Programme Overview


The Print programme prides itself on the diversity of its student intake and its commitment to supporting each student in the search for a visual language appropriate to their interests and desires. 

As our external examiner Michael Toobey stated this year:

‘One of the outstanding features of the course is the way in which its broad view of the subject allows creative freedom for each student. Core principles, techniques and intellectual contexts are clear, but students are able to develop their enquiry in an extremely broad and diverse number of directions. This ensures that students can test both the traditional and the new media of printmaking, and the course avoids the possibility of a rigid limitation to set processes.’

‘Students were able to show how they could handle a great diversity of process and outcome, both in technique and in content, and collaborative approaches to working.’

‘The diversity of approaches available to the student reflects the way staff nurture the confidence of many of the students in testing the key building blocks of their practices…Given that the final exam presentation also includes the requirement on the student to review their own progress, this also demonstrates a valuable reflectivity in the learning process.’

'The staff demonstrated how they have skilfully responded to the student’s individual learning paths, whereby students presenting bodies of work built around a single area of medium, imagery or narrative content were equally sound and well prepared as those students whose course of study has led them into a final exam and exhibition comprising many different elements, of medium, content and style of presentation.'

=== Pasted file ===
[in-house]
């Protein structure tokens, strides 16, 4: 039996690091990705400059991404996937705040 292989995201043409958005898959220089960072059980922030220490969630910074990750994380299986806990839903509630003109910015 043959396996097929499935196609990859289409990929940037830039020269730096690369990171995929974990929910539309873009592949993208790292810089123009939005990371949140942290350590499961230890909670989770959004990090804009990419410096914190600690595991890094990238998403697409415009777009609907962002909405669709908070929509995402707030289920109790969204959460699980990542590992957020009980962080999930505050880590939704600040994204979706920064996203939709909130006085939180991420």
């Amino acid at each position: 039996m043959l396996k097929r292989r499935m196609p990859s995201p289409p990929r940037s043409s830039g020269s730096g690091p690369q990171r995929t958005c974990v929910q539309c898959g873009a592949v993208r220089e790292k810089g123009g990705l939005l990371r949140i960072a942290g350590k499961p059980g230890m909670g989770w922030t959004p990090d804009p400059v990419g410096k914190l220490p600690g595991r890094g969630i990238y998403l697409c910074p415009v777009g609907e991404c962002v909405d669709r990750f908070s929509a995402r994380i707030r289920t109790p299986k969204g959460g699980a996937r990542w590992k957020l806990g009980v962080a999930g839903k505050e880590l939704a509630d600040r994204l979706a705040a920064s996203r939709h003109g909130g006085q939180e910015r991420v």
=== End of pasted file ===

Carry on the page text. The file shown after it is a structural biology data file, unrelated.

We aim to build a community within the programme and want to work with people who can commit to the shared learning process which we encourage. Students who have never before made prints but whose work shows a strong interest in the technologies of production and reproduction work alongside those for whom the craft of a particular process is a spur to their understanding and creativity. This relationship between concept and craft is something we debate and explore. This questioning enables students to graduate at the forefront of the field as artists and/or to use their skills and understanding to run editioning workshops, teach, publish and work in participatory and public ways. An example of such projects is the Metal billboard project in Peterborough including graduate Jessie Brennan and current student Eden Barrena